Book review: How languages changed my life / My language story

‘The decision to learn a foreign language is (…) an act of friendship’ John le Carré

It’s a fascinating read which should be compulsory for those studying/learning/living with foreign languages. The book “How languages changed my life” (Project MEITS) contains 26 stories written by people whose lives were transformed by languages. It made me think how languages changed my life.

First, it was English, then French and then a bit of Russian and Latin and finally Czech. I remember feeling this excitement when I finally managed to converse in a foreign language. It made my willpower grow and gave me the strength to move on and continue the journey of mastering a foreign language. After completing my A-levels in Poland, I went to study Slavonic languages. I fell in love with the Czech language, Czech literature, Czech cinematography and Praha (Prague), of course!. During my studies, I had the opportunity to spend some study time in Plzeň (no, I didn’t spend the whole time in the Pilsner Urquell brewery 😉 ) and the beautiful little town of Olomouc at my favourite library, where I spent hours reading/writing and preparing for my IELTS exam. During my study in the Czech Republic, I met some wonderful people from around the world (my closest were from Taiwan). I needed to pass the IELTS exam to start my post graduate study in the UK. I managed to succeed in the test and was accepted by Bristol University. The one-year study research was one of my most difficult years. My language skills were very good, but to write and read academic texts is a completely different story. But, I worked super hard and managed to graduate from the university a year later. Then the economic crises came. No jobs, no internships, no opportunities. I remember sitting in a local café and thinking, what next? And then I got an email that somebody wanted to learn Polish and then another person English. I thought OK, let’s follow this pathway. I got a job at the UWE to teach Polish and a European Union module (oh yes, feeling sentimental now), then I was employed by Bristol University. Meanwhile, I studied translation and interpreting at Westminster University and Cardiff University and passed the DPSI interpreting exam. So I was a language tutor, translator and interpreter. But something was still missing… I had a tiny operation which went completely wrong and, instead of spending one day in hospital, I stayed there for 7 days (!!!). This prolonged hospital stay gave me time to speak with other patients and hear their opinions and to think about what I wanted to do next. Here the business side of me was born and I founded Bristol Language School in August 2012. We started super small with a few languages and very few students. Now I’m a mum to two daughters who are raised bilingually (Polish and English) and who are exposed to other languages, too (through friends, travels and language classes). And the language school? Well, I’m proud to say that we now offer 10 languages as group courses and 17 as individual tuition classes. I’m even more proud that, via the school, I have a chance to meet some amazing language tutors. That’s my story.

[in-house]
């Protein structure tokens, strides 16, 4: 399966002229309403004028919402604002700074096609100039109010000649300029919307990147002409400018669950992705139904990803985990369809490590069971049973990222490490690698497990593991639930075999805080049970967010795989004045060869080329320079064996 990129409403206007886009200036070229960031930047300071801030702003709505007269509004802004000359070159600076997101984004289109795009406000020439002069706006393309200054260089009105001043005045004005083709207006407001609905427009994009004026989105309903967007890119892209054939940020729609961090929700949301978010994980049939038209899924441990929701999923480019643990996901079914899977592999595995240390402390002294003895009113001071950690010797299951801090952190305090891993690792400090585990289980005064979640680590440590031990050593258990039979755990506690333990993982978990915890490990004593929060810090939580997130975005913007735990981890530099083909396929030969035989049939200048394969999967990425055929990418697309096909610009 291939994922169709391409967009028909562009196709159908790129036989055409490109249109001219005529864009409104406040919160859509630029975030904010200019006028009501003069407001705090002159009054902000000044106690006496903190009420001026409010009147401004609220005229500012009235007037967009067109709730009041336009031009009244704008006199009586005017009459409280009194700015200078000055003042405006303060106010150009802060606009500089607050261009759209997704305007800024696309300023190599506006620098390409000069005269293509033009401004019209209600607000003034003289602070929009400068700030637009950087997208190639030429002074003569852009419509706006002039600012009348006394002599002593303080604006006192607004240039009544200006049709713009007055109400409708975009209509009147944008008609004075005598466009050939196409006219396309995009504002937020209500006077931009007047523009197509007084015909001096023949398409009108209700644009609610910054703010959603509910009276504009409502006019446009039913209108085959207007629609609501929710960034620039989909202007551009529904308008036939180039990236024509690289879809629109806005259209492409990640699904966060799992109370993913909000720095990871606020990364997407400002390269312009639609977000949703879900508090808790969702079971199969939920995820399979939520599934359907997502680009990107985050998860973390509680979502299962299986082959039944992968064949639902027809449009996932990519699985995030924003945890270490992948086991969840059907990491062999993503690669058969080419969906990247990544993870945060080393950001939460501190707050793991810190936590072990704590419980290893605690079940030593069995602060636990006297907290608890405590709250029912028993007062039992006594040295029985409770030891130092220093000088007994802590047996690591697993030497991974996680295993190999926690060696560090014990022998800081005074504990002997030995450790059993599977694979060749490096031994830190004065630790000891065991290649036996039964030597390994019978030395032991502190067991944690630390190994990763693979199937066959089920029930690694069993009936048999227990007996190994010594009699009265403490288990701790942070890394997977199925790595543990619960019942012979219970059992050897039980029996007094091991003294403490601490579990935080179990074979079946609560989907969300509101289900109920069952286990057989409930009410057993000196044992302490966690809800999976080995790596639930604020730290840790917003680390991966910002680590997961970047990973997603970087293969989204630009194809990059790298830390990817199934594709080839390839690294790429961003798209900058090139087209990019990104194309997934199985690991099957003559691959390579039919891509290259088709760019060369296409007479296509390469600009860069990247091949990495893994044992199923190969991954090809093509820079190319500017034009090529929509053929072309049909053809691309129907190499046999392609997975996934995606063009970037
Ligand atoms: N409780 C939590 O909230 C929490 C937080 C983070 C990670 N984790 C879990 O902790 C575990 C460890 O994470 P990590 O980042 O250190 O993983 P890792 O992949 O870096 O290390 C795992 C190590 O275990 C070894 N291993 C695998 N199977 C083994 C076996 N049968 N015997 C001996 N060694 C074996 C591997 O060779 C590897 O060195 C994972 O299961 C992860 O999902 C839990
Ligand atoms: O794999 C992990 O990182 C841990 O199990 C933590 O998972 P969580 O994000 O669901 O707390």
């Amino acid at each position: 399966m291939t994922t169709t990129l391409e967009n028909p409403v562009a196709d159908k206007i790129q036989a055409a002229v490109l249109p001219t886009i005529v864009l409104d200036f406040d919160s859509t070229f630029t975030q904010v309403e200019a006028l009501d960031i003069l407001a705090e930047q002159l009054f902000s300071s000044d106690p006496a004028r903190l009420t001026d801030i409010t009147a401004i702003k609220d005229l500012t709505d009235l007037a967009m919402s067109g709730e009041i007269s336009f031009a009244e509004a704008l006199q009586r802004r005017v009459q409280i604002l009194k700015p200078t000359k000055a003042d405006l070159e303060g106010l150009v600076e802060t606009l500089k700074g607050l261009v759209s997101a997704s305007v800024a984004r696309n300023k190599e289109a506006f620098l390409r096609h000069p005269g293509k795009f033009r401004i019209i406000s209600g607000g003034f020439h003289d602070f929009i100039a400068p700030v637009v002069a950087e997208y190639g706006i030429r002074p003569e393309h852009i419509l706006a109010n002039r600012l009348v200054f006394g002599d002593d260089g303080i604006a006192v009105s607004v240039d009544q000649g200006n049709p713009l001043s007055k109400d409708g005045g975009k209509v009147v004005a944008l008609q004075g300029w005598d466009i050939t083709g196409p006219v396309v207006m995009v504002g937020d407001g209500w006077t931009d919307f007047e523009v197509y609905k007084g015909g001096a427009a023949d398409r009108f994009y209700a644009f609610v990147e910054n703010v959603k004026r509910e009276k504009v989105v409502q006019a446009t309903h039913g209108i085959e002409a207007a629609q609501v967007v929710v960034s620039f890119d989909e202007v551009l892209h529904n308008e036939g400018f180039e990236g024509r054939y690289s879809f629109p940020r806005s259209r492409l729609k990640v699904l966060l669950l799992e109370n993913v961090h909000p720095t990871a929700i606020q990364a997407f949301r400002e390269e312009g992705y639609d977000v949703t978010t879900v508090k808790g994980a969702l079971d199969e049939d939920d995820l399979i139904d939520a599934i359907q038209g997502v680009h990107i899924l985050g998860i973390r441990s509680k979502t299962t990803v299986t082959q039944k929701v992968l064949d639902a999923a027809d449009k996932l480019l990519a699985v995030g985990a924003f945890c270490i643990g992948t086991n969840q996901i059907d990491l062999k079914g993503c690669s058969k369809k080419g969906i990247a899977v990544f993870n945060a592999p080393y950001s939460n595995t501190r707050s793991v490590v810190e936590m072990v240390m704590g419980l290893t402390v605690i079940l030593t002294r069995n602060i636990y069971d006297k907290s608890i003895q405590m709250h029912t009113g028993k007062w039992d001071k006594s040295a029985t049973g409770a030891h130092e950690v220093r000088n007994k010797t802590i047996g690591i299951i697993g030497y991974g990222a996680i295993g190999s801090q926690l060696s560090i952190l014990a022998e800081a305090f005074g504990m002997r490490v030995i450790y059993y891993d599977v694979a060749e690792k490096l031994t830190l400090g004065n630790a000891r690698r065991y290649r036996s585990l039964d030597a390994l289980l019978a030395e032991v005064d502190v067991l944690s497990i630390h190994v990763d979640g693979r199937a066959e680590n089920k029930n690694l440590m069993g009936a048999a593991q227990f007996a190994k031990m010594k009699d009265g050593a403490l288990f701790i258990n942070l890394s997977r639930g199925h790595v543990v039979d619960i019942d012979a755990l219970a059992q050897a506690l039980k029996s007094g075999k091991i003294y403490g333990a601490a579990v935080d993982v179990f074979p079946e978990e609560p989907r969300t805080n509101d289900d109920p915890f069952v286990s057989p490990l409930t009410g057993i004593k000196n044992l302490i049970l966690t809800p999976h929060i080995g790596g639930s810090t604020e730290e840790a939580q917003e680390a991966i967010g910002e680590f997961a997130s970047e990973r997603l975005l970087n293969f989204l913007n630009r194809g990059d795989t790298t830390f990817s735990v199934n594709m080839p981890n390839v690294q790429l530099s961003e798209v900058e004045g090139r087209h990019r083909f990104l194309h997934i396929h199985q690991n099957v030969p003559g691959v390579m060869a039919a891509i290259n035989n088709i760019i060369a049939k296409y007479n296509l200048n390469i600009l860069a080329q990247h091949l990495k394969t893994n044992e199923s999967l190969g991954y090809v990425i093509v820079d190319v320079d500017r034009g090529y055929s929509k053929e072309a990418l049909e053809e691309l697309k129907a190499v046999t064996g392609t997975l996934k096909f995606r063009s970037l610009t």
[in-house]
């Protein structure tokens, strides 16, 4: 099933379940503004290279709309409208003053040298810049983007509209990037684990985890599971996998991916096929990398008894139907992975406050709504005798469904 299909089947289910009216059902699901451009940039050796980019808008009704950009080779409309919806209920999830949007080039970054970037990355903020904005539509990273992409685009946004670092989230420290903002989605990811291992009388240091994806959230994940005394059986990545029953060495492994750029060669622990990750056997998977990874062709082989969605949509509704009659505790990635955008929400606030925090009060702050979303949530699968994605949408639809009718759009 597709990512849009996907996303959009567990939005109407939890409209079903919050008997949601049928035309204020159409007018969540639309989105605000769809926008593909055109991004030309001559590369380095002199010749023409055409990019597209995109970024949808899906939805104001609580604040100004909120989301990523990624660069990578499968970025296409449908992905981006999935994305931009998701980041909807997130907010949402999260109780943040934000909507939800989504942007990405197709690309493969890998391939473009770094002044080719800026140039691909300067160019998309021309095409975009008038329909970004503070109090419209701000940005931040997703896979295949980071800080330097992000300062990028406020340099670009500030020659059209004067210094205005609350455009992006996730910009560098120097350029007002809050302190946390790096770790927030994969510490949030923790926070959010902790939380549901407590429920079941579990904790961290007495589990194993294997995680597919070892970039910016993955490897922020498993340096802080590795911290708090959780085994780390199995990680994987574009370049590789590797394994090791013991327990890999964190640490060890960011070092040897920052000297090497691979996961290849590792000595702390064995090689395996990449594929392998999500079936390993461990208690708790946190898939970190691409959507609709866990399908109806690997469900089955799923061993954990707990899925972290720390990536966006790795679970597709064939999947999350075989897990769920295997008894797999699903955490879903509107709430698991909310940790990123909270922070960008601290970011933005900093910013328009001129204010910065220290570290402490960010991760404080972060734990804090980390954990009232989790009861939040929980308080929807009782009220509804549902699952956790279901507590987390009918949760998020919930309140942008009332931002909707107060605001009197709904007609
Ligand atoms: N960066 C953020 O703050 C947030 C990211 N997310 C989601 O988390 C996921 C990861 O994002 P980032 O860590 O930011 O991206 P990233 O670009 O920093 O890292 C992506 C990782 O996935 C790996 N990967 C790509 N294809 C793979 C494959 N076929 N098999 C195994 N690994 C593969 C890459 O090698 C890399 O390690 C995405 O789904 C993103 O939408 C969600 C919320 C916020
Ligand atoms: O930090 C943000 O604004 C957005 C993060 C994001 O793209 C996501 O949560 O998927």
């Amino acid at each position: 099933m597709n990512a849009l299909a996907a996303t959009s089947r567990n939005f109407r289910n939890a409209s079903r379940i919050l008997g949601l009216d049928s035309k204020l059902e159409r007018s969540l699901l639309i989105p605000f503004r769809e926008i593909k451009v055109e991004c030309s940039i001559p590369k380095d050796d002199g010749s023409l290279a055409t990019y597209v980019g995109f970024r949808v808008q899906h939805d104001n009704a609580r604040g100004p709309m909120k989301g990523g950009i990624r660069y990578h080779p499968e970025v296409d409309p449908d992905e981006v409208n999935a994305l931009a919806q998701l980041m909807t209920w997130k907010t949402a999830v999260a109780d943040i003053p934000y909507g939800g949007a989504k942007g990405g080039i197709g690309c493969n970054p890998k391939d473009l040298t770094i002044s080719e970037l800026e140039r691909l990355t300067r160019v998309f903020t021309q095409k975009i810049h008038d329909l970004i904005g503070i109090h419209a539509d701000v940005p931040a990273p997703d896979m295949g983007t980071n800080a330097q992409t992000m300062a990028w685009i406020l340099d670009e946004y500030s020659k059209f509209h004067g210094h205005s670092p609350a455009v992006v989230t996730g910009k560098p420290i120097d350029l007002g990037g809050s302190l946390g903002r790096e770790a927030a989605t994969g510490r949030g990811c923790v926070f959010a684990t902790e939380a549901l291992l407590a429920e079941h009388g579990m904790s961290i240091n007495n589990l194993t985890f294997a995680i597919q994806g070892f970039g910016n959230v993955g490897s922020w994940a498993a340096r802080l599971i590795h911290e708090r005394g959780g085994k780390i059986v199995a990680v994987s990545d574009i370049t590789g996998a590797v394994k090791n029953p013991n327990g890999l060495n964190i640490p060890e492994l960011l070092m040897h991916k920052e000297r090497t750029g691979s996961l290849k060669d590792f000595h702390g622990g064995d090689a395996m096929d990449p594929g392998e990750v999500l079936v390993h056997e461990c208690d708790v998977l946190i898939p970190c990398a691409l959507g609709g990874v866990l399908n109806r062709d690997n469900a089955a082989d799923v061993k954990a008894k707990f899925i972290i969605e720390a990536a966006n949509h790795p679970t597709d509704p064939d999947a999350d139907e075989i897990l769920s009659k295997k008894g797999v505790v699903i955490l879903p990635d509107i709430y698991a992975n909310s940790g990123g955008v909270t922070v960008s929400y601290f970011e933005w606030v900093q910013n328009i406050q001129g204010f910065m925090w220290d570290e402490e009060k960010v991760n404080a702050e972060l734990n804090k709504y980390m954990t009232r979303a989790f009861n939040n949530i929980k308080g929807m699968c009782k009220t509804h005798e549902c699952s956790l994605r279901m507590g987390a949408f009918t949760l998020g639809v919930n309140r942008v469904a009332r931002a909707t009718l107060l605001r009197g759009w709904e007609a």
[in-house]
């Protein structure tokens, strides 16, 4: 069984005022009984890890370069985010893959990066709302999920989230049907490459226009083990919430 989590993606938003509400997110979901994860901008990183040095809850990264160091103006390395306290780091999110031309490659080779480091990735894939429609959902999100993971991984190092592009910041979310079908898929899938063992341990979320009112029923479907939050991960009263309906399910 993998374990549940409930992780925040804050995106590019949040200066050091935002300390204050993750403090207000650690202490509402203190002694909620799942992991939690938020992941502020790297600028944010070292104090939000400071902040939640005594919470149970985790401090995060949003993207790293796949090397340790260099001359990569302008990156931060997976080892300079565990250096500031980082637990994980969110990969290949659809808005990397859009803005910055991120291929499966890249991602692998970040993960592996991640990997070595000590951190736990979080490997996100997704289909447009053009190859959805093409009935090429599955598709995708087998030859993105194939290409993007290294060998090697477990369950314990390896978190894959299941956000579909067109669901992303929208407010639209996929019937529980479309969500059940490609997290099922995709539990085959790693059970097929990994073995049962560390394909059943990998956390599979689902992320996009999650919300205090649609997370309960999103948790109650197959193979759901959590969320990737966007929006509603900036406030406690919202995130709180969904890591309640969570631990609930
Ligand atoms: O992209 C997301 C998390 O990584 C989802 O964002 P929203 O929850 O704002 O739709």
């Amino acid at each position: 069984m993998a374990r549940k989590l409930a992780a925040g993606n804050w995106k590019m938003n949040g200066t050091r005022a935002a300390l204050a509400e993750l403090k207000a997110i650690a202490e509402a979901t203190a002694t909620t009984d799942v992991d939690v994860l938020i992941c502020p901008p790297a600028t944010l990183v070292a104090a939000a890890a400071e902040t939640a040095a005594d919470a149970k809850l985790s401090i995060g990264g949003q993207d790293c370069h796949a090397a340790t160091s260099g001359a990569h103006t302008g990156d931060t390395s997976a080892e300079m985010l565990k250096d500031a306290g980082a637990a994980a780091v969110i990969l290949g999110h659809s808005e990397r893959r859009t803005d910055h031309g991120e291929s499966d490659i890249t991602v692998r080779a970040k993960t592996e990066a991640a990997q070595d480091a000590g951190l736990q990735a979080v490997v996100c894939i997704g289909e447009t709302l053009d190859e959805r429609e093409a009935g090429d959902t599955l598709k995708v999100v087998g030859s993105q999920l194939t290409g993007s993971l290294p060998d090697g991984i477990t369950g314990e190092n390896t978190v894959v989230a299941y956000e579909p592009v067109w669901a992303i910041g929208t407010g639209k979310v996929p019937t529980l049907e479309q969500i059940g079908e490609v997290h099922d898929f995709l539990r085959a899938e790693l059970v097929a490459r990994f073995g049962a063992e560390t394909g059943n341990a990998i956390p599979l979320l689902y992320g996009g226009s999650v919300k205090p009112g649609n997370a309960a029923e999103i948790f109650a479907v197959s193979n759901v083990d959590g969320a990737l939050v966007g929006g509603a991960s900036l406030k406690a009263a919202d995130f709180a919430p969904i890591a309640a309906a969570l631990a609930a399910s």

Below you’ll find my favourite quotations from the book:

“I miss that working at Westminster. In fact being back here is like swimming against the internationalism of my life hitherto. I miss the opportunity, the pleasure, the luxury of being able to bump into a colleague in the corridor and just drop into another language.” (Stephen Kinnock, p. 6)

“When I speak Russian, I’m a slightly different person from when I talk in English. That’s a wonderful thing to find out about yourself, and other people recognize it in you too.” (Bridget Kendall, p.17)

“Linguistic diversity is the human cultural equivalent of biodiversity.” (John Fraser Williams, p.34)

“(…) [W]hatever you end up doing, being able to speak other languages means you’ll do it quicker and better. (Paul Hughes, p.50)

“I like to think that one day I might enjoy the luxury of sitting under a tree and studying Chinese without having to instrumentalize it. It’s such a poetic language, incredibly distilled: a whole episode in history, can be evoked in just one four-character four-syllable phrase, like an explosion in your brain.” (Carrie Gracie, p.74)

“To learn a different language is to encounter a different logic, a different cadence, a different sequence of words. It prepares you to think differently and to adapt (…).” (Martina Navratilova, p.173)

And finally, if you still think that after graduating from a university with a degree in languages your career path is either being a teacher or a translator, this book will certainly change your view as, in fact, when knowing languages the possibilities are truly endless. Enjoy reading!

Kinga Macalla

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